5. If the button is then released the same debouce routine will be executed, but in the end the watchdog timer will be set to 2s for the LED time out. Again, the microcontroller has no work to do for the next two seconds so the "power-down" mode is chosen.
  6. Once the watchdog timer interrupt is triggered while not in debounce mode, it has to be the LED time out signal. Thus all LEDs are turned of, the watchdog is shunted down and the device is set into long-term "power-down" mode.
  7. It is possible that another pin change interrupt occurs while the watchdog is in it's 2-second LED time out period. In that case the current timer setting will be overwritten and the debounce mode entered.

Step 9: Sleep Timings

To estimate the power consumption of the Attiny we need to know when it is working. To do that I slightly change the code to always turn on the green LED on right after it woke up and turn it of right before it goes to sleep. Of course the pulses are way to fast to be noticeable with the bare eye so I hooked up my oscilloscope to get the data. To get more action within the field of view I changed the LED time out to 0.5 seconds.

Picture 1*:
The events (on-times) are so short you only see thin vertical lines. In order:
1. Button press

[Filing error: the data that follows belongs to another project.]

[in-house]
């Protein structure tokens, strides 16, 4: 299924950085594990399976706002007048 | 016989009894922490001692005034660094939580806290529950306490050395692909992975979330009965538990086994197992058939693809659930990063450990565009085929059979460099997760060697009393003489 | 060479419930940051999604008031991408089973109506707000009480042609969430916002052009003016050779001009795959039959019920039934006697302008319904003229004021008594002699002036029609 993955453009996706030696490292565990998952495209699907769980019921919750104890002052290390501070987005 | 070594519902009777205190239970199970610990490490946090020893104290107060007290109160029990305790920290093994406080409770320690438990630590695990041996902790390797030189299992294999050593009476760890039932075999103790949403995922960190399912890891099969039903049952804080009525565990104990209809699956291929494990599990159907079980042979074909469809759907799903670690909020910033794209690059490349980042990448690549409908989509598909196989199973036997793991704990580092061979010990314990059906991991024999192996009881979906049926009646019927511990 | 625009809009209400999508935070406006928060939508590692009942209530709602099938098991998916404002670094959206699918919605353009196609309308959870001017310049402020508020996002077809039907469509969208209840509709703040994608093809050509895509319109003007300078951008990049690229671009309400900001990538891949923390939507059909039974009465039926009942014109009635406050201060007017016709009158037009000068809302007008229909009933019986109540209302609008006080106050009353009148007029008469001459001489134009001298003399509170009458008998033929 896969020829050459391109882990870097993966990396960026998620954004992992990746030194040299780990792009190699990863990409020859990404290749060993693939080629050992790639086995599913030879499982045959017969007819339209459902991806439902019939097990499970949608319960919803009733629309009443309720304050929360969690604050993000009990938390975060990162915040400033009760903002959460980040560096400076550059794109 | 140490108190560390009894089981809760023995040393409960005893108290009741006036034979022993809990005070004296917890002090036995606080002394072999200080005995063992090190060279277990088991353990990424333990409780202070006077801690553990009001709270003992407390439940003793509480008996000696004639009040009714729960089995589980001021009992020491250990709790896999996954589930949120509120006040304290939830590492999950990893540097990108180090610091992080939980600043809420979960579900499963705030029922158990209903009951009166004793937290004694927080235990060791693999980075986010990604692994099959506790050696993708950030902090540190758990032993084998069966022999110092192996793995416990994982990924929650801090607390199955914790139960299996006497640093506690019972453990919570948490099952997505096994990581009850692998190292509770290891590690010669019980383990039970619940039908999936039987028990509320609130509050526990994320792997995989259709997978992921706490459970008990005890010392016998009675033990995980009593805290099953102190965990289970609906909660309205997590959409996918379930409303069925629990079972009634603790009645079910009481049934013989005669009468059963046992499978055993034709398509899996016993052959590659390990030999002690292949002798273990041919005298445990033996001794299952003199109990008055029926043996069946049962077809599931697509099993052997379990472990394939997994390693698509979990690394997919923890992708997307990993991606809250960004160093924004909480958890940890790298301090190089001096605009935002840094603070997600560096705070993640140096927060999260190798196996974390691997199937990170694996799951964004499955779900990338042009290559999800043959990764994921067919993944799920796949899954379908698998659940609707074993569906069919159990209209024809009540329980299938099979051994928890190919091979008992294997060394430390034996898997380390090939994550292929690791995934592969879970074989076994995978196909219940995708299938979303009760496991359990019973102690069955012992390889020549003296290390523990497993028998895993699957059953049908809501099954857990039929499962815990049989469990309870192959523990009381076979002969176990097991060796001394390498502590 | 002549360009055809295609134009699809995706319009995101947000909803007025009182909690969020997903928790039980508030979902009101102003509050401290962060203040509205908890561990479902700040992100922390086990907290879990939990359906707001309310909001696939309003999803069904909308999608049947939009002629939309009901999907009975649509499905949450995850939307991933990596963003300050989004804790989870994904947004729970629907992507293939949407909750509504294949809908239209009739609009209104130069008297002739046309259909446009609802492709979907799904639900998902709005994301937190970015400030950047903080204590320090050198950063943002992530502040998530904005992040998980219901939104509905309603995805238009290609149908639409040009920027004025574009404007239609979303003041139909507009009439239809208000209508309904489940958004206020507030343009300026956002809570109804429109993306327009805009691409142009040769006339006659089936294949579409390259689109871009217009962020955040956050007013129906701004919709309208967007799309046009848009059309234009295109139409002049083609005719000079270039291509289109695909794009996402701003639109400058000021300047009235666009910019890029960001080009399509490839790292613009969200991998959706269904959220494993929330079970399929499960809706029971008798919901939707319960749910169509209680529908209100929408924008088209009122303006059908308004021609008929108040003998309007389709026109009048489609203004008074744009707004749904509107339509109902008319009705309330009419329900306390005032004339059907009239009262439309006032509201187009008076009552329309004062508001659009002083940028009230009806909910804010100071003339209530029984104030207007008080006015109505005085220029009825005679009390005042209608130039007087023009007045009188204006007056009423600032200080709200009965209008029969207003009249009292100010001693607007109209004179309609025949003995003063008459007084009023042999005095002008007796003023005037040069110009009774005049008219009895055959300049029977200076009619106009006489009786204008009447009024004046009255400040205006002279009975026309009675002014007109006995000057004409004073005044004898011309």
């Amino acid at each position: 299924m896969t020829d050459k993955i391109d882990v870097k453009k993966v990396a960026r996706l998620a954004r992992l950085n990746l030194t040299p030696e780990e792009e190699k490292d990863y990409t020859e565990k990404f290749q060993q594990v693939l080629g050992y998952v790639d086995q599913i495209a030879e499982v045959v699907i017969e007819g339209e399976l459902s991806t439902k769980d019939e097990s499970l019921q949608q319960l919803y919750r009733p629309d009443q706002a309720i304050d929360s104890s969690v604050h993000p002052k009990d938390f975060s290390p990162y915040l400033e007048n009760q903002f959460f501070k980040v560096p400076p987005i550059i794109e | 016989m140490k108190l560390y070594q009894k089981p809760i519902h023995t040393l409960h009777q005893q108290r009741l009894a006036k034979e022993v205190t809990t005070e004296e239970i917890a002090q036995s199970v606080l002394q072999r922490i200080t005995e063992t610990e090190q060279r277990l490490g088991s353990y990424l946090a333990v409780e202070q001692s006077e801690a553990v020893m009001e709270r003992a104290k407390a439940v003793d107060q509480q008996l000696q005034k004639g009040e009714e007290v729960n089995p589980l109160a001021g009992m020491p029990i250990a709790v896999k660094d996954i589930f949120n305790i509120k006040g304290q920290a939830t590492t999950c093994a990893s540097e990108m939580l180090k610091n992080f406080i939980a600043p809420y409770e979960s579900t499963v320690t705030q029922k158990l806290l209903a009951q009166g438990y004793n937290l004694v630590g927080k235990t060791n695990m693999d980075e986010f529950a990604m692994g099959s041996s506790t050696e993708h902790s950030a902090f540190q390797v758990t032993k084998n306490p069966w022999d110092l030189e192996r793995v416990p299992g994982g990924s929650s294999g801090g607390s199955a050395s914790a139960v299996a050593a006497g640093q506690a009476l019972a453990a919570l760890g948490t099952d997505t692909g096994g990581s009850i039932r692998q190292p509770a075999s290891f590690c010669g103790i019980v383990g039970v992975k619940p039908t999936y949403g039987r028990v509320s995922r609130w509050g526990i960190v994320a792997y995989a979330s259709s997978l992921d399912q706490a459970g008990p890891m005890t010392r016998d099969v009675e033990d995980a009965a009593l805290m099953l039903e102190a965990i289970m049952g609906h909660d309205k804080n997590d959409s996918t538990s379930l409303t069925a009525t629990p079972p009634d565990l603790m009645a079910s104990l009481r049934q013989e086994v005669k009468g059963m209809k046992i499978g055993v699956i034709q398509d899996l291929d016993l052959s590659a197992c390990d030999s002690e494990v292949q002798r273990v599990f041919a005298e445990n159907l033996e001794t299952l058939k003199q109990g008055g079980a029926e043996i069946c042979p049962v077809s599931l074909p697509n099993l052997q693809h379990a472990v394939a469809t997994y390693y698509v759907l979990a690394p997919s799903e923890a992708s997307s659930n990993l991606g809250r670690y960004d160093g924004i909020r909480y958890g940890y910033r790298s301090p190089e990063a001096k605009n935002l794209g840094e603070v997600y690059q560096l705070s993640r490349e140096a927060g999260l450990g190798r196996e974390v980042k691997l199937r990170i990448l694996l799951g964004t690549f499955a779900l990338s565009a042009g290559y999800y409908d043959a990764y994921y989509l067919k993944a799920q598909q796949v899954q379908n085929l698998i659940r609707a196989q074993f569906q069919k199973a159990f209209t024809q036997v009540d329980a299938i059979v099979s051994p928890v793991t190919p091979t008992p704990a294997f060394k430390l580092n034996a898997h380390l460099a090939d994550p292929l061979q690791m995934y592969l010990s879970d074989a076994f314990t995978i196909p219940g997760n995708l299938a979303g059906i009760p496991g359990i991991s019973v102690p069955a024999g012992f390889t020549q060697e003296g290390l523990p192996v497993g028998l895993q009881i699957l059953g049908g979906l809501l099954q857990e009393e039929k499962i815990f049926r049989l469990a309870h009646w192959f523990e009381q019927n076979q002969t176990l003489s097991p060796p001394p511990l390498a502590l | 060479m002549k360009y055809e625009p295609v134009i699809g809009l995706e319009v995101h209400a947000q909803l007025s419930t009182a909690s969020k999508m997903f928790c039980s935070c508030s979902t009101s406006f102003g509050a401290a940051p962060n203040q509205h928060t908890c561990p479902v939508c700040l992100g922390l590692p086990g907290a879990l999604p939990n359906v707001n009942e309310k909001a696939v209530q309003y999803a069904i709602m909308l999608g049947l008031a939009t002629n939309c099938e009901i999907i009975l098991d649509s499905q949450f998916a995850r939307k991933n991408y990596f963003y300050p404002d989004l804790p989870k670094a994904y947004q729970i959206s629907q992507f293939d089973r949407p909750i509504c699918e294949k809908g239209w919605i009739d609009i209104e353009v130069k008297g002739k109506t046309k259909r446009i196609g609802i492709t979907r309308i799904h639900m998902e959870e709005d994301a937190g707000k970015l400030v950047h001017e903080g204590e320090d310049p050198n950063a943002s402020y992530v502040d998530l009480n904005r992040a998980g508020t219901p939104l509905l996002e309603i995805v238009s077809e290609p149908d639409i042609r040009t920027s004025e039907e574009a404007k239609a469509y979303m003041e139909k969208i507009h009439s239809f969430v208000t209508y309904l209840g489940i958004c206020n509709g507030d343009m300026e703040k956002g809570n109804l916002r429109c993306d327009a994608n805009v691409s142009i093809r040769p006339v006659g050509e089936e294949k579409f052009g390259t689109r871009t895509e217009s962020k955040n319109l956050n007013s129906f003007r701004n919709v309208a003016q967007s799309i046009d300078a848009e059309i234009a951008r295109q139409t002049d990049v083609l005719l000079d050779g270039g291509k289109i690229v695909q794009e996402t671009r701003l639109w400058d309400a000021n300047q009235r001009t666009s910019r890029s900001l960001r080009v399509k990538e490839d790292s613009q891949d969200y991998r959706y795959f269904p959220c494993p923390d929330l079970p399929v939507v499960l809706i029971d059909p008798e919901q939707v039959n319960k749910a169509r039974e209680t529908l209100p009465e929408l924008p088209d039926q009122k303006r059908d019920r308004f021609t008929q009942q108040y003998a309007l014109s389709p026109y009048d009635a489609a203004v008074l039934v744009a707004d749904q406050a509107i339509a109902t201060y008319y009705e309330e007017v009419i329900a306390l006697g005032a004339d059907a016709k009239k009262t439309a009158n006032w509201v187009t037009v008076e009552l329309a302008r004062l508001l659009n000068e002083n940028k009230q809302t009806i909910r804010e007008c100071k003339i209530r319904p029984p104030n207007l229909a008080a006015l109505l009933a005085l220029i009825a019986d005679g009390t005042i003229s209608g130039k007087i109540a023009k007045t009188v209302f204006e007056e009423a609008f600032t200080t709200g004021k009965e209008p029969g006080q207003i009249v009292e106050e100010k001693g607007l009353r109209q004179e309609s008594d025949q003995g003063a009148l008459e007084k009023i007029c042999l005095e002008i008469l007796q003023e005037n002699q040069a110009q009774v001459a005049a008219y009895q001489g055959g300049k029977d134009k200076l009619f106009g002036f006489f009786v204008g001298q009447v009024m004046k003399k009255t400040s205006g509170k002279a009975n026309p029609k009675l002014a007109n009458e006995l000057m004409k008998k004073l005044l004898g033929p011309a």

2. Corresponding watchdog time out
3. Button release (multiple lines due to bounce)
4. Corresponding watchdog time out
5. LED timeout

Lets zoom in on that a bit:

Picture 2:
Shows event 1-4. It took me only about 90ms to release the button.

Picture 3&4:
Shows event 1&2. Those are helpful to see how long the code actually takes to be processed. Keep an eye on the "Zoom level", in picture 1 it's only 5us per division while in picture 4 its 20us/div !

Picture 5:
Shows event 3&4.

Picture 6:
Shows event 3. The bounce is clearly visible now. The rather "wide" section in the middle of the right clutter is caused due to multiple interrupts within the same awake period.

Picture 7:
Shows event 5.

Not shown is the difference between the sleepmodes. In "power-down" nearly no power is consumed, while in "ilde" the consumed power is still 1/3 of the active mode. By the way the code works we know that the device is almost all time in "power-down", only right after a "pin change interrupt" it's in "ilde".

*I recomend to view the pictures in their original resolution.

Step 10: Power Savings